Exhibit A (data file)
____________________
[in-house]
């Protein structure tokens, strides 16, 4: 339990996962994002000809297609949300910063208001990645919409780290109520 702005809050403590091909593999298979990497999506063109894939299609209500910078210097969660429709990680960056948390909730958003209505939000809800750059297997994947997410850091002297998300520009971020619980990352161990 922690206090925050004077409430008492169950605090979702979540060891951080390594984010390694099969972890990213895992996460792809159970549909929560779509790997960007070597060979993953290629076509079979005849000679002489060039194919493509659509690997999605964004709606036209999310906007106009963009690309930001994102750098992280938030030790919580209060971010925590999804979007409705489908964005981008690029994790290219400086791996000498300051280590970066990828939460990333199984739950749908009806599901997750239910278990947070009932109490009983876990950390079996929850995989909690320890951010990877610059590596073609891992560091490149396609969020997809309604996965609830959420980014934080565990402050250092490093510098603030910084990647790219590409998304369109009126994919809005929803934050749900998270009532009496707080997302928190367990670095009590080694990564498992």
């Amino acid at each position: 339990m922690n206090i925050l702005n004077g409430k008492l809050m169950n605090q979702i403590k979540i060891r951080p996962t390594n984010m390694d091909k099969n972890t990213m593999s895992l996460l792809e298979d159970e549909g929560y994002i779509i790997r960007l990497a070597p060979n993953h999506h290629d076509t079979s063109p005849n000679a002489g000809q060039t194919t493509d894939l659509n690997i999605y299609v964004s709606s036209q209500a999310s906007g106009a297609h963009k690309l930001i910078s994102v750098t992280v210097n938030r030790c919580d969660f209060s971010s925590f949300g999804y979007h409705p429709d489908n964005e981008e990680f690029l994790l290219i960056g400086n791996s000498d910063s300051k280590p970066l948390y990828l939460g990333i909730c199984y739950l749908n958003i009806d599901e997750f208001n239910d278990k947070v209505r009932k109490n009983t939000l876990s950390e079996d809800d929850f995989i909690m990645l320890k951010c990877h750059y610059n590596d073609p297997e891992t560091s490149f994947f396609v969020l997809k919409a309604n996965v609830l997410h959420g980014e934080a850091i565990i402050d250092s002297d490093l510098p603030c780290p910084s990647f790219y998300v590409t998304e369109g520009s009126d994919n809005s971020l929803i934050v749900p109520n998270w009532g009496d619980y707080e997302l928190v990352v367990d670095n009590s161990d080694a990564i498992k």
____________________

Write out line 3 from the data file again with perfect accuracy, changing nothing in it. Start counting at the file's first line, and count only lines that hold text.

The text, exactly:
């Amino acid at each position: 339990m922690n206090i925050l702005n004077g409430k008492l809050m169950n605090q979702i403590k979540i060891r951080p996962t390594n984010m390694d091909k099969n972890t990213m593999s895992l996460l792809e298979d159970e549909g929560y994002i779509i790997r960007l990497a070597p060979n993953h999506h290629d076509t079979s063109p005849n000679a002489g000809q060039t194919t493509d894939l659509n690997i999605y299609v964004s709606s036209q209500a999310s906007g106009a297609h963009k690309l930001i910078s994102v750098t992280v210097n938030r030790c919580d969660f209060s971010s925590f949300g999804y979007h409705p429709d489908n964005e981008e990680f690029l994790l290219i960056g400086n791996s000498d910063s300051k280590p970066l948390y990828l939460g990333i909730c199984y739950l749908n958003i009806d599901e997750f208001n239910d278990k947070v209505r009932k109490n009983t939000l876990s950390e079996d809800d929850f995989i909690m990645l320890k951010c990877h750059y610059n590596d073609p297997e891992t560091s490149f994947f396609v969020l997809k919409a309604n996965v609830l997410h959420g980014e934080a850091i565990i402050d250092s002297d490093l510098p603030c780290p910084s990647f790219y998300v590409t998304e369109g520009s009126d994919n809005s971020l929803i934050v749900p109520n998270w009532g009496d619980y707080e997302l928190v990352v367990d670095n009590s161990d080694a990564i498992k």